European car markets reported tentative shoots of recovery on Wednesday but Honda <7267.T> moved to further cut U.S. output as General Motors Corp faced a rising bankruptcy risk and Chrysler raced to secure its survival.

Car sales in Asia tumbled and the United States braced for March figures expected to show a 40 percent year-on-year fall in registrations.

But government incentives in Europe encouraging cash-strapped consumers to ditch old cars for new models began to bear fruit.

Sales rose strongly in France and Italy and the rate of decline slowed in Spain, while in Germany government officials said more than 860,000 car owners had signed up for a 2,500-euro new-for-old scrappage bonus.

A senior official of President Barack Obama's administration, which is backing plans for a voucher scheme for U.S. consumers that would operate along similar lines, denied a Bloomberg report the president had determined that prepackaged bankruptcy was the best way forward for GM.

GM's shares earlier plunged after it said there was a rising chance it could file for bankruptcy by June, as teams began to implement the tough restructuring for the sector dictated by the White House.

The crisis-hit carmaker denied a Financial Times report it had approached the British government to discuss a 600 million pound ($859 million) aid package for its Vauxhall brand.

In Paris, Renault said overall registrations in the French market rose 8.1 percent in March, while its own sales were up 12.8 percent, helped by a scrapping incentive.

Government incentives for the purchase of new, less polluting cars also boosted the industry in Italy. Registrations showed a significant recovery in March, said research group Promotor ahead of publication of the figures at 12 p.m. EDT.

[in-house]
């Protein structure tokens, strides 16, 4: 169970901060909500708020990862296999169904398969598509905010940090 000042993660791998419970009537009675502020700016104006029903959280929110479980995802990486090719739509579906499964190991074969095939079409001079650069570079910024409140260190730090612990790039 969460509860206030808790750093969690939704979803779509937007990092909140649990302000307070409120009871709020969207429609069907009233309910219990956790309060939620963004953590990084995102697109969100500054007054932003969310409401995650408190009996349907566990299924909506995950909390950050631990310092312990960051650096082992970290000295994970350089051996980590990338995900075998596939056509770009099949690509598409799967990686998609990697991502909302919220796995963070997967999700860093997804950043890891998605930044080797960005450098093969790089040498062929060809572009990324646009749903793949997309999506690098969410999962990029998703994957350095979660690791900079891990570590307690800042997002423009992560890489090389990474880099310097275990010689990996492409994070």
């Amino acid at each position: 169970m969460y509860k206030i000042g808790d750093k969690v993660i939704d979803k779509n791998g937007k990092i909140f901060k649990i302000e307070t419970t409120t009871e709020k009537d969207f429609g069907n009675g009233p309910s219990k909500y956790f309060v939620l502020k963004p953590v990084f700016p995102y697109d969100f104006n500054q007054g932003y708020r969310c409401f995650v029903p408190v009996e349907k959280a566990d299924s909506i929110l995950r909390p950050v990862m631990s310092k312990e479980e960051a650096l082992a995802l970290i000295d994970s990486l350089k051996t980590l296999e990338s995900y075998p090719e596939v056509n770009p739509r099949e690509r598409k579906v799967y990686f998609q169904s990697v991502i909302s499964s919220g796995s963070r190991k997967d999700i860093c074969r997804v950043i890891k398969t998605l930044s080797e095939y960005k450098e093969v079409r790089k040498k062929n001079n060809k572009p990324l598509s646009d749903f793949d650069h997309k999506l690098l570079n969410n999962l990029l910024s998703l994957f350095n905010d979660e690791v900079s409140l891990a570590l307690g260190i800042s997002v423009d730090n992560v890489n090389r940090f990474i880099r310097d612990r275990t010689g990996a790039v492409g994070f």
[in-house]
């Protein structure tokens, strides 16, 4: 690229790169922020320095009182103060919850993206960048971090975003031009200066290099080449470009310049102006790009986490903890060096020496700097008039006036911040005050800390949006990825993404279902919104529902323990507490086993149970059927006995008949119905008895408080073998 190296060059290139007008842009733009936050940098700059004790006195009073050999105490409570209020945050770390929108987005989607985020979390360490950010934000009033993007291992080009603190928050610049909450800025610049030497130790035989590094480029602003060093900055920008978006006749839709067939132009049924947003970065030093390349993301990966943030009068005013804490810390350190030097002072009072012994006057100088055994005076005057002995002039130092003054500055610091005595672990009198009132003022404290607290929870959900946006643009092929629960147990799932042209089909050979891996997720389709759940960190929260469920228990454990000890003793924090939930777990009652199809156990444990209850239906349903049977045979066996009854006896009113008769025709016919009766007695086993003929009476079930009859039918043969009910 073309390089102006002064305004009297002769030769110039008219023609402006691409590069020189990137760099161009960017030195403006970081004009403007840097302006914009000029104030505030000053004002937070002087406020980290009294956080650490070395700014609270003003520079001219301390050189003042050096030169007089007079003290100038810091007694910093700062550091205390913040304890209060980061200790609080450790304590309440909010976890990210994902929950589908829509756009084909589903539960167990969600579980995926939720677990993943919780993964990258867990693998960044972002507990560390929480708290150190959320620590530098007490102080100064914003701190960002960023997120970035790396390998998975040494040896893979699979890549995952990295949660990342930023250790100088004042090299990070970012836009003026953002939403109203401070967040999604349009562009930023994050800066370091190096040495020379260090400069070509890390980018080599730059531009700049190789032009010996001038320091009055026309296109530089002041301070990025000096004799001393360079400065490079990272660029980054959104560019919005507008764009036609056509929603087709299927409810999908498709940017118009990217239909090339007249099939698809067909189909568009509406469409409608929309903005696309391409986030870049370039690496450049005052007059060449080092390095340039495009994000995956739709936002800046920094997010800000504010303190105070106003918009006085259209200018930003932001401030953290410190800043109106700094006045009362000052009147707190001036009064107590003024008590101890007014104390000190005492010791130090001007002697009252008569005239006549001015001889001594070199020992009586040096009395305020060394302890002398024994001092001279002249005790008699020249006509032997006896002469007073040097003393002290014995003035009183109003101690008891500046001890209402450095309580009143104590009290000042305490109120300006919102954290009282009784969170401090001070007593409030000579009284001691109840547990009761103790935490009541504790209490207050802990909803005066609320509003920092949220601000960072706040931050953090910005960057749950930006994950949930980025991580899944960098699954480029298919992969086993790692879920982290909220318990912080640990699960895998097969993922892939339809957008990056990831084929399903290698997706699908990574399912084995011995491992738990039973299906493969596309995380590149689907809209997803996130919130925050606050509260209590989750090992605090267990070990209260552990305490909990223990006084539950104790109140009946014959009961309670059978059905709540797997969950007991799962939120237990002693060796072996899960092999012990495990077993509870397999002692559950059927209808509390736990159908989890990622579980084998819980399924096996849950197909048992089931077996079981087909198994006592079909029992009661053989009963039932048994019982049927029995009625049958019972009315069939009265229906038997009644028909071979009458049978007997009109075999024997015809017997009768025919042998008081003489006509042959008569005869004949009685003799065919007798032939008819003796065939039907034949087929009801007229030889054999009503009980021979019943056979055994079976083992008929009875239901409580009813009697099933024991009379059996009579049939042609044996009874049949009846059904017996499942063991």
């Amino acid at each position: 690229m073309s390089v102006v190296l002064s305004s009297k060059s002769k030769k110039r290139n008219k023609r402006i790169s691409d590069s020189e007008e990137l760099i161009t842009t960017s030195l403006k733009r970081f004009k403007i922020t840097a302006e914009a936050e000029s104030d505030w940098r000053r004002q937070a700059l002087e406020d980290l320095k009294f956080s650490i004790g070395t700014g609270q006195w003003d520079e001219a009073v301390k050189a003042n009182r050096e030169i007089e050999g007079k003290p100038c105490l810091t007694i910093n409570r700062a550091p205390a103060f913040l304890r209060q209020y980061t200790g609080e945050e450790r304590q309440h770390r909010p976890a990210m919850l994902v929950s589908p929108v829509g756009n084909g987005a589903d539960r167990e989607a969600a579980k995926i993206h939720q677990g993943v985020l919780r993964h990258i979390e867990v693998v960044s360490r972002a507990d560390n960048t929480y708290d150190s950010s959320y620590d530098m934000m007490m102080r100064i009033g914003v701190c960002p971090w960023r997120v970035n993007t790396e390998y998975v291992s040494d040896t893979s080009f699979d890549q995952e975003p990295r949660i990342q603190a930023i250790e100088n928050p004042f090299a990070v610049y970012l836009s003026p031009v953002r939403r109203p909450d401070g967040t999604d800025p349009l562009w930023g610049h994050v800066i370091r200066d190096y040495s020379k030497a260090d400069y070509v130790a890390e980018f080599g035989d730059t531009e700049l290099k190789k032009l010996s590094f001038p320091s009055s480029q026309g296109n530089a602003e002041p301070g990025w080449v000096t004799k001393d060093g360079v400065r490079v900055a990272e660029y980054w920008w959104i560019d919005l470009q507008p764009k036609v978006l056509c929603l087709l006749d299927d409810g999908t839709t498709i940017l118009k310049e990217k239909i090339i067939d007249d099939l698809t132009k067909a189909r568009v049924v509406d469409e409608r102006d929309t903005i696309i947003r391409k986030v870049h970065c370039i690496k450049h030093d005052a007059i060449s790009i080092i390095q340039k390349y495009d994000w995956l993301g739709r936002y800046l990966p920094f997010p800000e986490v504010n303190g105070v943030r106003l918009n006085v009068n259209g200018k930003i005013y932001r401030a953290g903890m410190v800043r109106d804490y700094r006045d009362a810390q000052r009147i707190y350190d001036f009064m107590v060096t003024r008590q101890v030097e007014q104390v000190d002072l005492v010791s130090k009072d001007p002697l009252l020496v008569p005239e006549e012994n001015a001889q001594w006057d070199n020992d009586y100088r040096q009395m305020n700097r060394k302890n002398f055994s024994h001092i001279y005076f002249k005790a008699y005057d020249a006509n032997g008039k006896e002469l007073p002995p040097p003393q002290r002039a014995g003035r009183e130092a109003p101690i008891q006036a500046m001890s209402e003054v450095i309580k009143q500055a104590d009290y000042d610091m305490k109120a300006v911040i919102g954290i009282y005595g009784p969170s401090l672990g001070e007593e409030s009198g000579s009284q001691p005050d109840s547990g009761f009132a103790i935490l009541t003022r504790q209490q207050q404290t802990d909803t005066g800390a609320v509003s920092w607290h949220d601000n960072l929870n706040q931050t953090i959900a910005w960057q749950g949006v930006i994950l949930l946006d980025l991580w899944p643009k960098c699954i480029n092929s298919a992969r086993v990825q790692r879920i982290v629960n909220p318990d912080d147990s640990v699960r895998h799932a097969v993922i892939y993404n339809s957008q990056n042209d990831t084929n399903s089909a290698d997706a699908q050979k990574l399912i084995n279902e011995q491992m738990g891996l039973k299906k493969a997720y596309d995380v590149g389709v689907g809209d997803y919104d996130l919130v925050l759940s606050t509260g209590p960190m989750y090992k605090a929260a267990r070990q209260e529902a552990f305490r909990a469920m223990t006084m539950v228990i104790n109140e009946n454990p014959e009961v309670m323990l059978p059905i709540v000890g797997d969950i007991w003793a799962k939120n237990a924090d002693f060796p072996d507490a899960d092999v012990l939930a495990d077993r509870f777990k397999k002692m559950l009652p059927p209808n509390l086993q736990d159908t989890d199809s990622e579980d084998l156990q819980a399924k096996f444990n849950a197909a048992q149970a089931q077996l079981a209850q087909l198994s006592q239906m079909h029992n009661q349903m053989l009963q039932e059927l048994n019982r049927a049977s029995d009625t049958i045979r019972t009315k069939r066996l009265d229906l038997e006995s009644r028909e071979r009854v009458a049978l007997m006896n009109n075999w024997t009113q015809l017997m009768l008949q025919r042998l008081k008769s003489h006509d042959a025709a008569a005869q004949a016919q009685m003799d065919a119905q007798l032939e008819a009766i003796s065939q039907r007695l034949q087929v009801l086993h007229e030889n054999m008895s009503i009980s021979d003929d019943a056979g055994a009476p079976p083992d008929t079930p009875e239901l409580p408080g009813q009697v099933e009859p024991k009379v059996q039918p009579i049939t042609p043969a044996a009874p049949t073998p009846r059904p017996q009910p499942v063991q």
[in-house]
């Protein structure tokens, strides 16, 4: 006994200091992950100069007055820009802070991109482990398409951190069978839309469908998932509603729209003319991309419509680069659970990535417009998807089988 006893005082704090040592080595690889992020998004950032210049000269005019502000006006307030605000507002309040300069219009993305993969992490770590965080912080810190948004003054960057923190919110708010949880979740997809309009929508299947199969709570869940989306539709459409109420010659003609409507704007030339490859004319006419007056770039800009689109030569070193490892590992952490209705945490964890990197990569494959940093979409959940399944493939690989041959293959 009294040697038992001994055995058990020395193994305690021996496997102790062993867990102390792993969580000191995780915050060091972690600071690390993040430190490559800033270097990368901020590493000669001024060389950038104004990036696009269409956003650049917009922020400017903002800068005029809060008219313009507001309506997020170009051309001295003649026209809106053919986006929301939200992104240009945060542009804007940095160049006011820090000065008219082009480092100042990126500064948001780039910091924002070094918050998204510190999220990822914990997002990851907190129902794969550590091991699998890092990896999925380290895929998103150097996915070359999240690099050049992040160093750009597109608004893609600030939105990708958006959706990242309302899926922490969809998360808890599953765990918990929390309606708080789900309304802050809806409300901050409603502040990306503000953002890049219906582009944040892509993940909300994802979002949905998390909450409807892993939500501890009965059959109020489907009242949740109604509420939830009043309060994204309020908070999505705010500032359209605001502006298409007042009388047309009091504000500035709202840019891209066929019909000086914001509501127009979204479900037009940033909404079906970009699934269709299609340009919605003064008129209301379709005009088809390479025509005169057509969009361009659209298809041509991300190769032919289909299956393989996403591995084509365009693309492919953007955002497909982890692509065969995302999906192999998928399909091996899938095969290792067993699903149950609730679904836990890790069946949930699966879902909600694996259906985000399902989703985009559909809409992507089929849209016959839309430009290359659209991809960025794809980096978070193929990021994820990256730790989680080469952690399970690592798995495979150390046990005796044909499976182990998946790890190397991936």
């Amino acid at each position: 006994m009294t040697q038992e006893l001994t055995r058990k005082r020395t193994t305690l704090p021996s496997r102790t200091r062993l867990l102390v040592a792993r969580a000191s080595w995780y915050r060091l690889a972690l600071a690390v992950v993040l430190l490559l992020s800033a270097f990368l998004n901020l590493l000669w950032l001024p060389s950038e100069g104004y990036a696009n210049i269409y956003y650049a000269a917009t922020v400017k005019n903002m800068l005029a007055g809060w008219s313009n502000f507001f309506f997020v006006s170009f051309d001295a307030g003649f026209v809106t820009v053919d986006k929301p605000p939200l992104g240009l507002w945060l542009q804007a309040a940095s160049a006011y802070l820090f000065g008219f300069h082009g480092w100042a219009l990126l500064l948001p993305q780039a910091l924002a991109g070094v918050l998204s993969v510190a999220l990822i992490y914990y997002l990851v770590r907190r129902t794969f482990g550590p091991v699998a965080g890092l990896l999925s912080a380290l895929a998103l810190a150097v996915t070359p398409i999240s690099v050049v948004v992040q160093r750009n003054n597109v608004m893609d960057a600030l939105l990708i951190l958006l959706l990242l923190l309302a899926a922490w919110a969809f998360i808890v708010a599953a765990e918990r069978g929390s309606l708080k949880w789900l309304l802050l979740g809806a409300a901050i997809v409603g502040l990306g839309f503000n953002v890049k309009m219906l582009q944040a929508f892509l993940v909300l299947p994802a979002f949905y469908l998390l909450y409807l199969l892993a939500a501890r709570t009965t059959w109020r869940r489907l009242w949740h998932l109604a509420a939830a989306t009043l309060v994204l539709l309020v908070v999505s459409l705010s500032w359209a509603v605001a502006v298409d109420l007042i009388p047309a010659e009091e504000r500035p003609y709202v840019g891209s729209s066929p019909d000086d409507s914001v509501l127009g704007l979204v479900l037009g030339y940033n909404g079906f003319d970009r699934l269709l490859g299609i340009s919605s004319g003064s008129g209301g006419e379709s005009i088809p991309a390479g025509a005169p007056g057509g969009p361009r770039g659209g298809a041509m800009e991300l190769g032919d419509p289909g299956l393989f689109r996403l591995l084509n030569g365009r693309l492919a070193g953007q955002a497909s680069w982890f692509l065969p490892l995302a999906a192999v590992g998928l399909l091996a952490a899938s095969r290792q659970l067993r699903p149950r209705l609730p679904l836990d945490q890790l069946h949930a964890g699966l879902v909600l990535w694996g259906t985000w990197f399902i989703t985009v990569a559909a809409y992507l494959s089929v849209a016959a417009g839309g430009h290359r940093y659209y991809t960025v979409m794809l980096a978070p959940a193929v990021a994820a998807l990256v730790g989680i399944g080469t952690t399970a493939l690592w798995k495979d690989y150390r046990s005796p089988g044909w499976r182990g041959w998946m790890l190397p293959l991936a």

In Spain, the fall in car sales eased to 38.7 percent in March after a 48.8 percent drop in February, also partly due to a government stimulus plan, carmakers association Anfac said.

French car equipment supplier Faurecia's CEO told a newspaper that carmakers had stopped cutting sales and output forecasts, although he warned that the industry's recovery would be long and gradual.

With U.S. auto sales still at multi-decade lows, the picture from Asia was equally gloomy.

South Korea's five automakers in March posted an 18.8 percent drop in sales to 402,563 vehicles, with exports down 19.9 percent. Hyundai's <005380.KS> registrations fell 9.8 percent.

In Japan, auto sales slumped 25.3 percent.

However, Honda shares rose after the automaker said it would cut production in the U.S. by temporarily shutting factories, and would cut pay for workers.

Fiat CEO Sergio Marchionne flew to Detroit for talks with Chrysler unions and creditors after Obama gave them 30 days to forge a partnership to save the ailing U.S. automaker.

(Additional reporting by John Crawley, Emily Chasan, Walden Siew, David Bailey, Marcel Michelson, Matthias Blamont, Kevin Krolicki, Soyoung Kim; Writing by Helen Massy-Beresford; editing by John Stonestreet and David Cowell)